. Author(s): Jeff Sargent. Published on September 1, 2012.

Accessibility for All?
The 2014 NEC considers electrical design for people with disabilities

NFPA Journal®, September/October 2012 

According to NFPA 70®, National Electrical Code® (NEC®), the term “readily accessible” means that a person can quickly reach a piece of electrical equipment with ease, without having to remove impediments, and without the use of tools or ladders. The term is used in requirements for electrical equipment such as disconnecting means, overcurrent devices, ground-fault circuit interrupters, and similar items where quick operation is necessary for personal or property safety. Not all electrical equipment need be readily accessible, though, and even equipment that meets the requirements of the NEC definition may not be easily accessible in accordance with other standards that affect some electrical installations.

 

FROM THE ARCHIVES

July - August 2012
Part II of a review of proposed articles for the 2014 edition of the NEC®

May - June 2012
A closer look at a new proposal for the 2014 National Electrical Code 

March - April 2012
New certifications for electrical workers and supervisors

January - February 2012
NFPA is committed to making sure the NEC keeps pace with the EV revoluion

November - December 2011
Jumping through hoops on the way to safe electrical work practices

September - October 2011
Consider investing in a portable GFCI as part of your PPE arsenal

These notions of accessibility take on a new importance when considered from the perspective of people who use wheelchairs or have other mobility disabilities. In general, commonly used electrical devices such as general purpose receptacles and light switches need not be readily accessible. In dwellings, the NEC mandates the maximum horizontal spacing along walls and countertops in order to provide power for the myriad plug-in devices and cord- and plug-connected appliances used in today’s homes. The function of this requirement is to accommodate cord- and plug-connected equipment and minimize the need for extension cords.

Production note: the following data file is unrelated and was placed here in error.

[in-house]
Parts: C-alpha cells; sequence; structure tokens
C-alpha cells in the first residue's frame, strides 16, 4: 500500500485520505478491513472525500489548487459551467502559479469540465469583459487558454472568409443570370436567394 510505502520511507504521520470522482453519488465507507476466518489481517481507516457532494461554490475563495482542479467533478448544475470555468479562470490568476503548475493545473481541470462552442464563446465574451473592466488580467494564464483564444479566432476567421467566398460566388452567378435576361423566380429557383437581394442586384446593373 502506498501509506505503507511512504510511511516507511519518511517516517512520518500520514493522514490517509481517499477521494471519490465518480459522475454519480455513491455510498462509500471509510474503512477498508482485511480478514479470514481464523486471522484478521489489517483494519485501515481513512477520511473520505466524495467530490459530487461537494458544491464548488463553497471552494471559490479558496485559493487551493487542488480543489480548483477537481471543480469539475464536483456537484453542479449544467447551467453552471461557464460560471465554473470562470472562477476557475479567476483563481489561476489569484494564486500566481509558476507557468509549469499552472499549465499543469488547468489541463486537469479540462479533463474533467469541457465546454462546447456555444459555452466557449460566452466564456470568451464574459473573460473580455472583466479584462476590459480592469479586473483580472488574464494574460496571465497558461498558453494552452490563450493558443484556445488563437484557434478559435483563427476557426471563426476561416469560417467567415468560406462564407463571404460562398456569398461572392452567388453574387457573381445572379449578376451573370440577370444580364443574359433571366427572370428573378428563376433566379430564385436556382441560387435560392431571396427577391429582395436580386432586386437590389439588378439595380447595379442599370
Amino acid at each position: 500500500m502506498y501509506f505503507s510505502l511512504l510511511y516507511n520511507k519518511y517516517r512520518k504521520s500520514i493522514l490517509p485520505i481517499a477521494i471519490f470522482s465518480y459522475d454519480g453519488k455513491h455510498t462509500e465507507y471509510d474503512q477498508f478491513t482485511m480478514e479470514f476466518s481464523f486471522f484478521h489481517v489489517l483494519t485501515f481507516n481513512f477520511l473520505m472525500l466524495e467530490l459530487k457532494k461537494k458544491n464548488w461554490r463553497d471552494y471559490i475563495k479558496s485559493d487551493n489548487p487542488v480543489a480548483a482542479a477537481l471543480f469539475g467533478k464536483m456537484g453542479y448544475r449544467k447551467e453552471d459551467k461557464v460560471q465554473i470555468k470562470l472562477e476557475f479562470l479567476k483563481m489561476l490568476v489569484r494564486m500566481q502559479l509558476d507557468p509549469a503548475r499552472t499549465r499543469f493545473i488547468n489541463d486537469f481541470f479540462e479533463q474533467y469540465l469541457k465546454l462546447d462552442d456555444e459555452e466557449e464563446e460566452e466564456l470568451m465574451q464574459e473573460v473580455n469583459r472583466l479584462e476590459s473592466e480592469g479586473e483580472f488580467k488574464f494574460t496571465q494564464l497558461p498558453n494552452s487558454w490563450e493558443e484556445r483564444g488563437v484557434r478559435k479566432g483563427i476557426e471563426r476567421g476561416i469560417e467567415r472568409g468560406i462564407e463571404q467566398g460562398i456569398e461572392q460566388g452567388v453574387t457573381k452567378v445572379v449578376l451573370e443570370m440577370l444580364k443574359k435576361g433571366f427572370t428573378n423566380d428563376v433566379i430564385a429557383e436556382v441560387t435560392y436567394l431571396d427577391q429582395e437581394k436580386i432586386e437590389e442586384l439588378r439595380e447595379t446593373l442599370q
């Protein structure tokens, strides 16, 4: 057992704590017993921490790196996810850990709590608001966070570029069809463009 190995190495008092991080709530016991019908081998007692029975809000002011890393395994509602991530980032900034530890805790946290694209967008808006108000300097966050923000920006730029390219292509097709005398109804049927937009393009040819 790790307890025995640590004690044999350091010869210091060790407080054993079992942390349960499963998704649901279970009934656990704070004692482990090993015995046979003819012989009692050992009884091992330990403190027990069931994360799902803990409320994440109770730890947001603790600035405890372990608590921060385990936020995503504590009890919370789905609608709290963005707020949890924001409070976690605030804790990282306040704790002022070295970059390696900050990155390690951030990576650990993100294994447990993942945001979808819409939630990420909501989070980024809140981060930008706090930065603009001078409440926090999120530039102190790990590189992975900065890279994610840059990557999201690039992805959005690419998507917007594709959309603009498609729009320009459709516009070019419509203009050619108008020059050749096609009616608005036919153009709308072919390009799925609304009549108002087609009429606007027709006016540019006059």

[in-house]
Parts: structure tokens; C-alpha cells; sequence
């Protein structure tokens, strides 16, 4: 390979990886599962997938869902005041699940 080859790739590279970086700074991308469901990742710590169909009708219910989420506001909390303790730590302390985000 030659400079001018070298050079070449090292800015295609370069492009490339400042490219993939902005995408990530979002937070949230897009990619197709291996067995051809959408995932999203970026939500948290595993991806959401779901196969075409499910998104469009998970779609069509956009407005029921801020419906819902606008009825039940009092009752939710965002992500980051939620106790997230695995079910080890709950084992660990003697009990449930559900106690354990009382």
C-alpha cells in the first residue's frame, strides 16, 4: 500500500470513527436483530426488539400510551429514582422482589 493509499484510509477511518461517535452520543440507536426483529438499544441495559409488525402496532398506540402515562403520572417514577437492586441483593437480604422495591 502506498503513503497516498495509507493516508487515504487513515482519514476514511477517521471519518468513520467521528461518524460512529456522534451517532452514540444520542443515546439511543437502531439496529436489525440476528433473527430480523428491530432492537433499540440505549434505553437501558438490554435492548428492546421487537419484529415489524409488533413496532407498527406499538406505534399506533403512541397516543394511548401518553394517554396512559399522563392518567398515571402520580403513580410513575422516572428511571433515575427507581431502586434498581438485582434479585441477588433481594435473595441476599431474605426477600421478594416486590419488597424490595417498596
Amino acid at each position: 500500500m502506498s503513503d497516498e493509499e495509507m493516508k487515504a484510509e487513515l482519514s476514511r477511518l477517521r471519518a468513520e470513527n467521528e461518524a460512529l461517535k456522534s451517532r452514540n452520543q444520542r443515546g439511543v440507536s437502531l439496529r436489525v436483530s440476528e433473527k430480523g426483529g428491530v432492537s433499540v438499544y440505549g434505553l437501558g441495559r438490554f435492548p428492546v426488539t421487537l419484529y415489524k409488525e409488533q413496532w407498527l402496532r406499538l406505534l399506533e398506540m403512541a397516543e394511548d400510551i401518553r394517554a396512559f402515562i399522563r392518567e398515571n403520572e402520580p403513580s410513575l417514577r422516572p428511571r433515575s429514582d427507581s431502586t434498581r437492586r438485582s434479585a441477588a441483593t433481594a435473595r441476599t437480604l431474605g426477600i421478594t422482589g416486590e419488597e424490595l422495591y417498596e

The same can be said for wall switch locations. The NEC is even more permissive in the location of these devices provided there is switch control for general illumination in specified areas. Most people can access switches and receptacles mounted on the wall near the floor or above a counter, island, or bathroom vanity, but for those with mobility disabilities these locations may present insurmountable barriers.

When a building project has to comply with federal and state requirements for access for people with disabilities, the location of receptacles, light switches, and other electrical devices is governed not only by the NEC, but also by requirements such as those found in the 2009 edition of ICC/ANSI A117.1, Accessible and Usable Buildings and Facilities, the 2010 design standards of the Americans with Disabilities Act (ADA), and other accessibility standards. These provisions do not conflict with those of the NEC, but where ADA compliance is required, accessibility requirements must dovetail with those of the NEC.

To help designers and installers integrate accessibility provisions into the electrical system, Code-Making Panel 1 accepted a proposal (1-191a) to add a new informational annex, “2010 ADA Requirements for Accessible Design,” in the 2014 edition of the NEC. At least one new Informational Note will be included in the NEC pointing to this new annex.

The material in the new annex will provide designers, installers, and authorities having jurisdiction with relevant, fundamental accessibility requirements that affect the installation of electrical equipment such as receptacles, switches, disconnecting means, and similar devices that require manual interface to operate or program. While the current edition of the NEC does not preclude designing to facilitate access for people with disabilities, inclusion of this new annex gives NEC users basic accessibility concepts in the safety standard used by the design, installation, and enforcement communities so that safely installed electrical equipment will be easily accessible to any user.

The proposed inclusion of this new annex is another example of the way in which every revision of the NEC provides the public with the necessary safety requirements and support information to address society’s increasing reliance on electrical energy.

This proposal can be viewed at the NFPA 70 document information page at nfpa.org/70.


Jeffrey Sargent is a regional electrical code specialist for NFPA.